A Global Model of Ethics

Lisa Tibbits ensures compliance at Entrust Datacard through effective training worldwide

With operations in more than 150 countries, Entrust Datacard is a truly global company. But with that reach comes a responsibility to maintain ethical business practices while delivering the trusted identity and secure transaction solutions  that the technology organization has built its reputation on.

Lisa Tibbits, Entrust Datacard
Lisa Tibbits, Entrust Datacard

For senior vice president and general counsel Lisa Tibbits, this means working across the organization and its partners to ensure compliance with ethical business practices. Since the company operates in many different countries and cultures, a big part of Tibbits’s role is to educate and train colleagues and partners around the world so that they understand the regulations, recognize red flags, and mitigate risk. She also encourages open discussions about real-world situations to help navigate what she says can often be “gray areas.”

“Corruption schemes are becoming more sophisticated and difficult to detect,” Tibbits says. “Companies have to be more diligent than ever. Maintaining a best-in-class compliance program is essential.” Tibbits adds that recent schemes have come to light to illustrate that “corruption comes in many forms, not just money in an envelope.”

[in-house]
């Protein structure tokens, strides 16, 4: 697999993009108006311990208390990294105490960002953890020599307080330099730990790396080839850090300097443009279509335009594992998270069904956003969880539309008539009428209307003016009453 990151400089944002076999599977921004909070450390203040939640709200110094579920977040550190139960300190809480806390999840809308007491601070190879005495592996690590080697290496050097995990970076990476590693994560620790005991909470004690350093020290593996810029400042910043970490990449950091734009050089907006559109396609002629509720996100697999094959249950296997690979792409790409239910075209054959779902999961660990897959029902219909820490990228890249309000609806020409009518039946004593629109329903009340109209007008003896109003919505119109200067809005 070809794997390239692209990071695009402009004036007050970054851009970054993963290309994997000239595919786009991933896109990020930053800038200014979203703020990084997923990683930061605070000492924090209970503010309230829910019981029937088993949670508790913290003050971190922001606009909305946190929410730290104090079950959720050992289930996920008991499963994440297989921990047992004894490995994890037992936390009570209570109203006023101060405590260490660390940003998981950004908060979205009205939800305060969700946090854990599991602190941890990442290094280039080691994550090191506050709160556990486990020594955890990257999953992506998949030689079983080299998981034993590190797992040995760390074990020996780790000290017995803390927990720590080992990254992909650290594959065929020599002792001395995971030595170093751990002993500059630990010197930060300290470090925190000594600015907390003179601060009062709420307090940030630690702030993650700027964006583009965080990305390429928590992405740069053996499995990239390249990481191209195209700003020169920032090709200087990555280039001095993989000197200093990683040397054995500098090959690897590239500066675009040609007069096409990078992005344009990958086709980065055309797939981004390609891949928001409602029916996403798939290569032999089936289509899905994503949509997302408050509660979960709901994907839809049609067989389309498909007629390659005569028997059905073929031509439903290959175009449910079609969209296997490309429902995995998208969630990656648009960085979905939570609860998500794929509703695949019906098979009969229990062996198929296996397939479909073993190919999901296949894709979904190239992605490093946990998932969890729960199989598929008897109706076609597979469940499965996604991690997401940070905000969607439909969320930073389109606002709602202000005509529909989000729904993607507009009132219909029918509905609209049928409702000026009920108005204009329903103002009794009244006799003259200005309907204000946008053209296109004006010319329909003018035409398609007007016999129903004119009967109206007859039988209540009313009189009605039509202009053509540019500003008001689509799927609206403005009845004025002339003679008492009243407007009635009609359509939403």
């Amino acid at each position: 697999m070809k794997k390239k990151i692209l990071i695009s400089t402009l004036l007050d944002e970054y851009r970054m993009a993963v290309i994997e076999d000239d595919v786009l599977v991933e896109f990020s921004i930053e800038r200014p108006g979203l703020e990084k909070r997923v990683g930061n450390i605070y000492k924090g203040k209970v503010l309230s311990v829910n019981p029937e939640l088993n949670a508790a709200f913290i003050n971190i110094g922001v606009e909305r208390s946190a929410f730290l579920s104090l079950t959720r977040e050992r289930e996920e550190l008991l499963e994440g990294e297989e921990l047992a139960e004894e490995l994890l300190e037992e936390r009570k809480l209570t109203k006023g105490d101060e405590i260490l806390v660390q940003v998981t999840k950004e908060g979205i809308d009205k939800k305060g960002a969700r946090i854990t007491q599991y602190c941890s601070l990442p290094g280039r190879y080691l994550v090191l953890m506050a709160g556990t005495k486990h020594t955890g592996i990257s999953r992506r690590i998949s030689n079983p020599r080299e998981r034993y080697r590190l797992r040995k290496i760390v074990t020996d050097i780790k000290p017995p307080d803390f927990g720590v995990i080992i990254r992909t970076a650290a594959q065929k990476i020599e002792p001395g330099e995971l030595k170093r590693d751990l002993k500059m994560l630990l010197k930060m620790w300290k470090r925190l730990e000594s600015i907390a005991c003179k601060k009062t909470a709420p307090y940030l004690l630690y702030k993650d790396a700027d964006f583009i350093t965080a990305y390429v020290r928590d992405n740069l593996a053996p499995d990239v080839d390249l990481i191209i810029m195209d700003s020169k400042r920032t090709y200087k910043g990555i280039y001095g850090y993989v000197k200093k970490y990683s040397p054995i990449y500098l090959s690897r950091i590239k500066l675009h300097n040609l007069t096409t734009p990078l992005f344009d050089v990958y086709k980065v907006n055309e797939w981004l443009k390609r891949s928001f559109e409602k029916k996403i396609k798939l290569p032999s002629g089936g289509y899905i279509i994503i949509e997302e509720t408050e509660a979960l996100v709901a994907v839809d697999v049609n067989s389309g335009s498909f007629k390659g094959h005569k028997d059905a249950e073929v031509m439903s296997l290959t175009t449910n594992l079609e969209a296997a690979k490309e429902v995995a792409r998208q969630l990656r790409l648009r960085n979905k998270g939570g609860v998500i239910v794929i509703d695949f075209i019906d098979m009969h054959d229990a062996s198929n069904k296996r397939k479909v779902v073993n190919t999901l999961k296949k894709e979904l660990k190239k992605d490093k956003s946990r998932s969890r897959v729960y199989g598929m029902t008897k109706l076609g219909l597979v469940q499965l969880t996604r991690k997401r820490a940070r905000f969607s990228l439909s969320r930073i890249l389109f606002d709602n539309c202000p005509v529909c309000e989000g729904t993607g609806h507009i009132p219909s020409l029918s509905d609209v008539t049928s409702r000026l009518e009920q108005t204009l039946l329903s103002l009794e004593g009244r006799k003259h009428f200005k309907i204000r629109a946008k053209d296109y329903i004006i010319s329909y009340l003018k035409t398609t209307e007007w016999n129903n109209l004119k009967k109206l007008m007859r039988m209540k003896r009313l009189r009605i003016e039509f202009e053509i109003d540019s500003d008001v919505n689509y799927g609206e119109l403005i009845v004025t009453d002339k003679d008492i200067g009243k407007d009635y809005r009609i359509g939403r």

Tibbits believes it is important that Entrust Datacard’s commitment to ethical business practices be modeled at the top. She personally designs and maintains the company’s global compliance policies and training programs. Each year, Tibbits personally travels to different regions of the world to train colleagues and partners. Her hope is that the in-person training and continuous focus on compliance will reinforce the commitment to ethical business practices, further educate colleagues and partners, and increase awareness and transparency.

“We have the structure, we have the training. But when you put it on the ground, you have to make sure that your partners and your internal colleagues know what to be looking for.”

“We have the structure, we have the training,” Tibbits says. “But when you put it on the ground, you have to make sure that your partners and your internal colleagues know what to be looking for.”

Internally, if a colleague has a compliance concern, the company encourages reporting to the legal department or management. Tibbits says there is also a third-party global hotline that colleagues can use if they are not comfortable reporting something directly, giving them the ability to report it anonymously.

Entrust Datacard also maintains close relationships with their international partners, according to Tibbits. “The landscape is changing, but very slowly,” she says. “Doing business internationally with foreign competition that is not always subject to the same level of scrutiny remains a challenge.”

Tibbits explains that Entrust Datacard is a world leader in its products and technology, but if companies want their products, they must follow ethical business practices. If not, she says, then Entrust Datacard will walk away from the deal. As Tibbits likes to remind her colleagues and partners, “No deal is worth losing your reputation. Or going to jail.”